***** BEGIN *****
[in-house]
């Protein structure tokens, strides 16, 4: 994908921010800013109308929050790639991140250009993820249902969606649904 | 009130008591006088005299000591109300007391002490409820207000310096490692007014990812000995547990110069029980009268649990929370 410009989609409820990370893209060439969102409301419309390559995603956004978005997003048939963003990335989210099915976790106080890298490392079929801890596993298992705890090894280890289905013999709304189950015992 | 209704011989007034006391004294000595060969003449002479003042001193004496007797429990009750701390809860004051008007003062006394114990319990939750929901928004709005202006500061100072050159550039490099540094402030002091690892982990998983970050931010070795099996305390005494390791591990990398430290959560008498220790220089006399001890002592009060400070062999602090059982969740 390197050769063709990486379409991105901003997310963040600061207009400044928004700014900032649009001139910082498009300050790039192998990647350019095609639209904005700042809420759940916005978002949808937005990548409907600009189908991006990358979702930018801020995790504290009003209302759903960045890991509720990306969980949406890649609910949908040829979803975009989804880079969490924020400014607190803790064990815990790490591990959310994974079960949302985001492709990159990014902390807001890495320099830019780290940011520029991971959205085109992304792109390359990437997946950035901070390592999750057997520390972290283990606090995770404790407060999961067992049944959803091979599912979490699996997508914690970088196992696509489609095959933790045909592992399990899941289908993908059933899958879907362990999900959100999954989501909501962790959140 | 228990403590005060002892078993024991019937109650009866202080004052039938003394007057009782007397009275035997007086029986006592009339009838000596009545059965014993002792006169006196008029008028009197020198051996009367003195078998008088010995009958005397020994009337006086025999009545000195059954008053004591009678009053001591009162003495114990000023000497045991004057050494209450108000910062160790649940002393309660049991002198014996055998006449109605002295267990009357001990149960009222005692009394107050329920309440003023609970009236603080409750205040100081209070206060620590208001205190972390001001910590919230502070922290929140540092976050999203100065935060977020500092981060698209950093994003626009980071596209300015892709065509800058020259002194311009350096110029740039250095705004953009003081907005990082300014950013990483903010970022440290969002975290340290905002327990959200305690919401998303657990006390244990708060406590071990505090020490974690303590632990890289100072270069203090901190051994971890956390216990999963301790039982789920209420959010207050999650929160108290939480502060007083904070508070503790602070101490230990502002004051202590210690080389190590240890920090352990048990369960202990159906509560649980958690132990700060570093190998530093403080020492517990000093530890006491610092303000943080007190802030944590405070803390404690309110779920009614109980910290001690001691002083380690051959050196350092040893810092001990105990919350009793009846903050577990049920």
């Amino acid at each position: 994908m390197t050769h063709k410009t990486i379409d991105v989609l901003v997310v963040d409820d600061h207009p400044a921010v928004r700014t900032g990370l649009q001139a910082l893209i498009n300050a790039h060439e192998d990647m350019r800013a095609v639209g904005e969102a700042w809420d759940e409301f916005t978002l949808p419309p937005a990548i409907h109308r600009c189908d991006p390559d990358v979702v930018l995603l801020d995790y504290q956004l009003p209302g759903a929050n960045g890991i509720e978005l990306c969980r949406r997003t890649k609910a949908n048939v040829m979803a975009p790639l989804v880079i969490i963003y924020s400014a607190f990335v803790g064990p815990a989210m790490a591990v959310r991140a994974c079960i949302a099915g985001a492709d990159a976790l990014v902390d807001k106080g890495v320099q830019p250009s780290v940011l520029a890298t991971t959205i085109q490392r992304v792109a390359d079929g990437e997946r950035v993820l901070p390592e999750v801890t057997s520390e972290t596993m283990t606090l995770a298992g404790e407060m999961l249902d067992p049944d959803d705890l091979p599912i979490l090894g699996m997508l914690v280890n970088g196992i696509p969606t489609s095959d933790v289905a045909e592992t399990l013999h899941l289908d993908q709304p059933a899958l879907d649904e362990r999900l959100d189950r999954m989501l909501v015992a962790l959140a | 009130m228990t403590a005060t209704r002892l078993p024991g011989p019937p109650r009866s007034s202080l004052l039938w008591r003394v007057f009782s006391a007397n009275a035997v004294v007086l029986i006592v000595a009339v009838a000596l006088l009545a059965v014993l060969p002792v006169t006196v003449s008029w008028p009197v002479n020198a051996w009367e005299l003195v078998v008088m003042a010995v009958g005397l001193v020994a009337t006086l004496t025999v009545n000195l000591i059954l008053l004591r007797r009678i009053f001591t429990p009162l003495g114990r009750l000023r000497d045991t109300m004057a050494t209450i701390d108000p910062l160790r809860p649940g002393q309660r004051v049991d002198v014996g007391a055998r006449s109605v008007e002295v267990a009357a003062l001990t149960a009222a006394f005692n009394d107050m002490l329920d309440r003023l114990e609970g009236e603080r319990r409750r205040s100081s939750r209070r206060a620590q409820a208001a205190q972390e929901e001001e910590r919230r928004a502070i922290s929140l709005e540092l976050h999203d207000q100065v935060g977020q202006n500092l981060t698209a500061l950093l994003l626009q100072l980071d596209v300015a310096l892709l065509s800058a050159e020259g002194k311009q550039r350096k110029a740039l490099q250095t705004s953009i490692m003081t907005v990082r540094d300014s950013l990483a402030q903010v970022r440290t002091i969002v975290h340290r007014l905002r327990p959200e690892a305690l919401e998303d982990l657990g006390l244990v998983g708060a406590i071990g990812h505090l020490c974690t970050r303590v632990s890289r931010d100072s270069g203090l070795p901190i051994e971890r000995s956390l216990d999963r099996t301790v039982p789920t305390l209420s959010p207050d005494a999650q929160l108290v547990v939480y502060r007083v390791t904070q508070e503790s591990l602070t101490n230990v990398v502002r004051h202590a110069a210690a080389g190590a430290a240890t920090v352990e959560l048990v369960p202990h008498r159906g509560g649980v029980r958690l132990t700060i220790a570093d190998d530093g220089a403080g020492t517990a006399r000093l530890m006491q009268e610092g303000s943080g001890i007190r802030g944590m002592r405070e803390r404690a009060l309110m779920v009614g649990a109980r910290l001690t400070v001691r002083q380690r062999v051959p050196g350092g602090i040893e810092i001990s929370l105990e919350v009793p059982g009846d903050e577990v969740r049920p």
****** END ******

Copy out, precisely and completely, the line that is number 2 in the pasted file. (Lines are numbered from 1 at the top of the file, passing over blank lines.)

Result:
């Protein structure tokens, strides 16, 4: 994908921010800013109308929050790639991140250009993820249902969606649904 | 009130008591006088005299000591109300007391002490409820207000310096490692007014990812000995547990110069029980009268649990929370 410009989609409820990370893209060439969102409301419309390559995603956004978005997003048939963003990335989210099915976790106080890298490392079929801890596993298992705890090894280890289905013999709304189950015992 | 209704011989007034006391004294000595060969003449002479003042001193004496007797429990009750701390809860004051008007003062006394114990319990939750929901928004709005202006500061100072050159550039490099540094402030002091690892982990998983970050931010070795099996305390005494390791591990990398430290959560008498220790220089006399001890002592009060400070062999602090059982969740 390197050769063709990486379409991105901003997310963040600061207009400044928004700014900032649009001139910082498009300050790039192998990647350019095609639209904005700042809420759940916005978002949808937005990548409907600009189908991006990358979702930018801020995790504290009003209302759903960045890991509720990306969980949406890649609910949908040829979803975009989804880079969490924020400014607190803790064990815990790490591990959310994974079960949302985001492709990159990014902390807001890495320099830019780290940011520029991971959205085109992304792109390359990437997946950035901070390592999750057997520390972290283990606090995770404790407060999961067992049944959803091979599912979490699996997508914690970088196992696509489609095959933790045909592992399990899941289908993908059933899958879907362990999900959100999954989501909501962790959140 | 228990403590005060002892078993024991019937109650009866202080004052039938003394007057009782007397009275035997007086029986006592009339009838000596009545059965014993002792006169006196008029008028009197020198051996009367003195078998008088010995009958005397020994009337006086025999009545000195059954008053004591009678009053001591009162003495114990000023000497045991004057050494209450108000910062160790649940002393309660049991002198014996055998006449109605002295267990009357001990149960009222005692009394107050329920309440003023609970009236603080409750205040100081209070206060620590208001205190972390001001910590919230502070922290929140540092976050999203100065935060977020500092981060698209950093994003626009980071596209300015892709065509800058020259002194311009350096110029740039250095705004953009003081907005990082300014950013990483903010970022440290969002975290340290905002327990959200305690919401998303657990006390244990708060406590071990505090020490974690303590632990890289100072270069203090901190051994971890956390216990999963301790039982789920209420959010207050999650929160108290939480502060007083904070508070503790602070101490230990502002004051202590210690080389190590240890920090352990048990369960202990159906509560649980958690132990700060570093190998530093403080020492517990000093530890006491610092303000943080007190802030944590405070803390404690309110779920009614109980910290001690001691002083380690051959050196350092040893810092001990105990919350009793009846903050577990049920």